Today is the March, or for us Australians, Autumn Equinox. What this means is that the celestial seasons turn again.
(The ideas in this piece apply to each day too, the daily ‘autumn equinox’ being around 6pm).
We are at the balance point between the shortest and longest, between night and day, darkest and lightest, Yin and Yang.
Metal, the descending Qi, is at its fullest. Fire, the expansive Qi, which has been waning since midsummer, is done for the year. Water, the inwards Qi, is birthed.
These concepts are a tool to understand the cyclical flow of the seasons.
They help us to work with the flow of nature - if you're confused about these terms they come from the Doaist/Chinese 5 Phases or 5 Elements (I'll be doing an explainer post on those soon).
Work with the Autumn Equinox
So how do QiGong practitioners work with the Autumn Equinox?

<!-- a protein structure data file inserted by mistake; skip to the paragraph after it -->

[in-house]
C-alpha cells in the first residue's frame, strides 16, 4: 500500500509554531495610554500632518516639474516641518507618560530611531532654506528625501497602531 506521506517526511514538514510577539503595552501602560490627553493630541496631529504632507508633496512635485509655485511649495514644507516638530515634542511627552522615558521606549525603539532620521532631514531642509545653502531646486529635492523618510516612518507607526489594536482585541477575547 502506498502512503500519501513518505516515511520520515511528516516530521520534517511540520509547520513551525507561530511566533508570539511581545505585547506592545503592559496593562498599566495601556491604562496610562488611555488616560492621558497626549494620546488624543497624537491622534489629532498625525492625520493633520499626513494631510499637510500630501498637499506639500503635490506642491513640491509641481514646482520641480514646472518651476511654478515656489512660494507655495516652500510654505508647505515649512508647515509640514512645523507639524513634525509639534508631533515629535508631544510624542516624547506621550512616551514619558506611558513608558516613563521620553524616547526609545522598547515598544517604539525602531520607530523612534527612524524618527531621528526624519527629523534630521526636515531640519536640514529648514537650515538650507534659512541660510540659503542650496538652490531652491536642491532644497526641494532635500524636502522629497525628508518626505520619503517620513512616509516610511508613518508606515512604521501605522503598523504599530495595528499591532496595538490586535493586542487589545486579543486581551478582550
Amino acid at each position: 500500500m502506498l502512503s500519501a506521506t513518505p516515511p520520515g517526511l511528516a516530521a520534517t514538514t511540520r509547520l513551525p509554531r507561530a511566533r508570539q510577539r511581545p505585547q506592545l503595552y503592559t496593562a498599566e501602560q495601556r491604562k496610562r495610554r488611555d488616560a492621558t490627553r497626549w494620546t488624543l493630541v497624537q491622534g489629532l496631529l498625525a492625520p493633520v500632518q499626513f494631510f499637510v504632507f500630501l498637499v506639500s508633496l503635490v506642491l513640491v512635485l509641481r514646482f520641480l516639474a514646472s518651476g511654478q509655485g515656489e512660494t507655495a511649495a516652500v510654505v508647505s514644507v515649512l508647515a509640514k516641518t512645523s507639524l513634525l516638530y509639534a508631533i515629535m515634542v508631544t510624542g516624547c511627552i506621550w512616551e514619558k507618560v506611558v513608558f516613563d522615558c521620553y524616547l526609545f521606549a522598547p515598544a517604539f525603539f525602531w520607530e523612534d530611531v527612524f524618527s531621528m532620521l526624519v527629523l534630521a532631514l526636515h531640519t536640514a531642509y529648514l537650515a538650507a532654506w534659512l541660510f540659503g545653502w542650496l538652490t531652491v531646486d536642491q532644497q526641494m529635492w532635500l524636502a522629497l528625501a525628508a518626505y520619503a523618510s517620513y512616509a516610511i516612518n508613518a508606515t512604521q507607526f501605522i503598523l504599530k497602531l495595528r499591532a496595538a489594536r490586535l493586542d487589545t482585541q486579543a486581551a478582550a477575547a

In essence, seek not to expand or do that which is new.
This doesn’t mean do not do it if necessary, just don’t seek it. Focus here instead:
- Consolidate what you have.
- Learn from you’ve done.
- Complete what you’ve started.
- Strengthen your domain.
- Build your defensive Qi*
- Begin looking at what will, once it’s complete, allow you to rest.
- And what rest do you need to finish what you’ve begun.
- Structure, systems, discipline to your cause.
(* QiGong practitioners who know to work with the Celestial Seasons will have already started doing this)
Traditionally if you didn’t get into the fields and bush, working your arse off to finish the harvest, you’d like face a very lean - possibly perilous - winter.
Your inner Qi is no different
Carrying too much unfinished into your winter, the very time when resting is the most potent? You’ll not be able to make the most of the Wood Qi, the new flush of life, that occurs on the other end. Your roots will not be nourished.
Your ability to envision the next cycle, to set your course clearly for your greatest fulfilment will be compromised.
So Autumn Equinox, for the next few months, focus on finishing what you’ve started.
When you're able to rest deeply in the darkness of Winter, you'll be grateful you did.
(A note here on the term 'QiGong practitioners' - I use this term to include anyone who's passionate about studying and working with the natural cycles - within and without. You don't have to be doing QiGong form, although it does help).